Manuella AppendinoJun 08, 2019 18:16:45 IST
The bioengineering world, as well as the biomedical sciences, are evolving very rapidly on new frontiers such as artificial intelligence, machine learning, deep learning and 3D printing beyond the established frontiers related to genetic engineering and genomics. Now techniques are being refined and advanced systems are being built to assist doctors in making accurate diagnosis and, in the instance of genetic engineering, the development of genomic editing techniques.
The genomic approach has seen some success in the field of oncology by modifying the protocols of effective immunotherapies. Compared to previous cytotoxic chemotherapies, effective immunotherapies have showed significant and promising results in patients. This revolution is creating a veritable tsunami of computer data on patients, their illnesses, the diagnostic tests carried out and genetic data.
In light of the growing research on predictive medicine, hyper-personalised medical services and medical devices which can better support the diagnosis and therapy through machine learning — it’s necessary to incorporate insights on bioethical principles into medical design and clinical research. Furthermore, the tsunami that we all know as Big Data requires great reflection on the techniques used to analyse data, to manage it, to govern it and to interpret it in the most correct way.
Each great technological evolution should be accompanied by ethical reasoning that focuses, primarily, on the patient's welfare. Health policies should follow not just on a national level but also on a European level in the interests of balanced and democratic medicine. The role of bioengineers has become necessary in order to coordinate and centralise procedures in a clinical investigation and adopt new technologies. Due to the complexity of problems linked to the evolution of medicine as well as the pressing challenges of an ageing population, a multidimensional approach is needed which includes clinical engineering and humane bioethical elements.
Actors and the controlled mapping of processes become crucial to ensure that the essential principles of bioethics namely — respect for autonomy, non-maleficence, social benefit and justice — are respected not only for the doctor and patient — but also for all relevant stakeholders and professionals, who have access to, and who are involved in managing the sensitive medical data.
These principles must be viewed and oriented toward two complementary directions. The first direction involves health professionals — those who are responsible for patient care as well as technical operators who are responsible for the choice of biomedical equipment, governance, and data security. The second direction concerns respect for the patient in their decision-making autonomy (i.e. patient-centricity) and defining clinical actions in favour of the patient minimising harm to them and acting in the good conscience.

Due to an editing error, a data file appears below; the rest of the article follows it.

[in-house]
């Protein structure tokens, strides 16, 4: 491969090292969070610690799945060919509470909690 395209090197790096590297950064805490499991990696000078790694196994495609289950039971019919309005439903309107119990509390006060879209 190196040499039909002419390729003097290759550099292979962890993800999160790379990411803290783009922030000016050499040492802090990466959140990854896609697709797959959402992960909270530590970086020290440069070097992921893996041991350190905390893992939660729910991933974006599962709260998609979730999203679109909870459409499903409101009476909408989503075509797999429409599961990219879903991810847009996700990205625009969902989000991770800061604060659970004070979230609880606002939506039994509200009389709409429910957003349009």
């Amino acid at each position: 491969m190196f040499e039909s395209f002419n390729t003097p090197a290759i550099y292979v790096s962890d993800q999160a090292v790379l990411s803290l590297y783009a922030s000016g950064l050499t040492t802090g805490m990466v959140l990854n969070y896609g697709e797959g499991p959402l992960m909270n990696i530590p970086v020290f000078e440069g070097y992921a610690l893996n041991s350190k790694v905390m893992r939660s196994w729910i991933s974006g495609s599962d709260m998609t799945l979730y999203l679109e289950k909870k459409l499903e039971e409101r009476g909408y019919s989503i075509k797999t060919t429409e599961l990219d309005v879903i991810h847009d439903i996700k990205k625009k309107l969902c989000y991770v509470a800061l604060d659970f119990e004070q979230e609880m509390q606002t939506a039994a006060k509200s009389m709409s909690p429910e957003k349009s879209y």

Today, the areas of Information and Communication Technology and Clinical Engineering are getting closer and closer — often intersecting. Biomedical equipment is also for instance used within a general information security system. This equipment falls under the rules of the new EU GDPR in particular in two articles which are Article 35 (evaluation of the impact on data protection) and Article 5 (Principles relating to processing of personal data).
The new EU-GDPR does not provide specific requirements for hospital security; however it requires strategic re-organisation of monitoring to maintain the efficiency of the information systems. The GDPR also requires having clear internal information assets to manage the platforms of clinical investigations and medical devices. We then need to contemplate the following questions:
- Concerning everything that we have just mentioned can we address the complexity of these problems with a Business Process Reengineering in Healthcare?
- Is it correct to use multidimensional models to address problems with cyber security and bioethical choices?
A number of parties need to be involved in building policy and ethical frameworks. This would not only be those related to the use of the technology itself — but also those who shape the choice of tools, data security measures and platforms that will process them. A good example is The Ethical Framework for a Good AI Society (EF) in which risks, opportunities, basic ethical and bioethical principles and recommendations are considered.
The governance of all processes is necessary. Not only do we need to consider the four principles of bioethics mentioned above, but also the four relevant aspects of EF:
In order to appropriately address emerging issues that lie at the intersection of medicine and future technologies, it is necessary to raise awareness of emerging issues and potential strategies of action by directly addressing operators — whether they are managers, biomedical engineers, computer engineers, system engineers, doctors and nurses. Dialogue, coordination and continuous training on regulations, responsibility for safe process management and a team-working approach can raise awareness of future decisions, risks and opportunities followed by actions to mitigate negative effects either intentional or unintentional.
This commentary was originally published by the Observer Research Foundation
The author is a researcher in clinal engineering with a background in biomedical engineering and bioethics.
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